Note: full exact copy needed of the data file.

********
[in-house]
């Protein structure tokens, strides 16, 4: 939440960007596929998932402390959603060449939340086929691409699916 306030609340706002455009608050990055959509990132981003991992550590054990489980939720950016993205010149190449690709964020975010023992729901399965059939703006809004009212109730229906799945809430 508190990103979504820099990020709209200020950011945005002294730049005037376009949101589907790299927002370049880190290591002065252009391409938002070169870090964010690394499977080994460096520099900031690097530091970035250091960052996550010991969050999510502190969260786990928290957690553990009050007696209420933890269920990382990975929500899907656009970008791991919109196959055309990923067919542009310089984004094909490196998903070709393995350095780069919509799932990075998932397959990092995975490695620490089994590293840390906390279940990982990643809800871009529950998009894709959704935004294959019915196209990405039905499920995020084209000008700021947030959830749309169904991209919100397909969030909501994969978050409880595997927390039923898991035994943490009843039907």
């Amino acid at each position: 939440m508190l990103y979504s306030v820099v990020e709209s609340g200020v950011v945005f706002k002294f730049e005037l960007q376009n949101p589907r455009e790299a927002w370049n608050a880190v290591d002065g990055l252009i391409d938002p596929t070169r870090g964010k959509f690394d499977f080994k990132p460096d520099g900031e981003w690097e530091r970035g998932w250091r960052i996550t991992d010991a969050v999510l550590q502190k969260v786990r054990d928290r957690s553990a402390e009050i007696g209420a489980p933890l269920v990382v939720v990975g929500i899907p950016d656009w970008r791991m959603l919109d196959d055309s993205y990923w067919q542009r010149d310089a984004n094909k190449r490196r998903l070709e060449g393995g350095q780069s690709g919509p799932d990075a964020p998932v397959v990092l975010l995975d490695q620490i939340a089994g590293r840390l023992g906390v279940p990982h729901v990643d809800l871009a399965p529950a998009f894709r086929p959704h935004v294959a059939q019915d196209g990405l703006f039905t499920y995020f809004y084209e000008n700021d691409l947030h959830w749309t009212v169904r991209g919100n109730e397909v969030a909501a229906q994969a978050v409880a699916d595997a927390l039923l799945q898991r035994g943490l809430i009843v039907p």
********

[in-house]
């Protein structure tokens, strides 16, 4: 939440960007596929998932402390959603060449939340086929691409699916 306030609340706002455009608050990055959509990132981003991992550590054990489980939720950016993205010149190449690709964020975010023992729901399965059939703006809004009212109730229906799945809430 508190990103979504820099990020709209200020950011945005002294730049005037376009949101589907790299927002370049880190290591002065252009391409938002070169870090964010690394499977080994460096520099900031690097530091970035250091960052996550010991969050999510502190969260786990928290957690553990009050007696209420933890269920990382990975929500899907656009970008791991919109196959055309990923067919542009310089984004094909490196998903070709393995350095780069919509799932990075998932397959990092995975490695620490089994590293840390906390279940990982990643809800871009529950998009894709959704935004294959019915196209990405039905499920995020084209000008700021947030959830749309169904991209919100397909969030909501994969978050409880595997927390039923898991035994943490009843039907």
């Amino acid at each position: 939440m508190l990103y979504s306030v820099v990020e709209s609340g200020v950011v945005f706002k002294f730049e005037l960007q376009n949101p589907r455009e790299a927002w370049n608050a880190v290591d002065g990055l252009i391409d938002p596929t070169r870090g964010k959509f690394d499977f080994k990132p460096d520099g900031e981003w690097e530091r970035g998932w250091r960052i996550t991992d010991a969050v999510l550590q502190k969260v786990r054990d928290r957690s553990a402390e009050i007696g209420a489980p933890l269920v990382v939720v990975g929500i899907p950016d656009w970008r791991m959603l919109d196959d055309s993205y990923w067919q542009r010149d310089a984004n094909k190449r490196r998903l070709e060449g393995g350095q780069s690709g919509p799932d990075a964020p998932v397959v990092l975010l995975d490695q620490i939340a089994g590293r840390l023992g906390v279940p990982h729901v990643d809800l871009a399965p529950a998009f894709r086929p959704h935004v294959a059939q019915d196209g990405l703006f039905t499920y995020f809004y084209e000008n700021d691409l947030h959830w749309t009212v169904r991209g919100n109730e397909v969030a909501a229906q994969a978050v409880a699916d595997a927390l039923l799945q898991r035994g943490l809430i009843v039907p």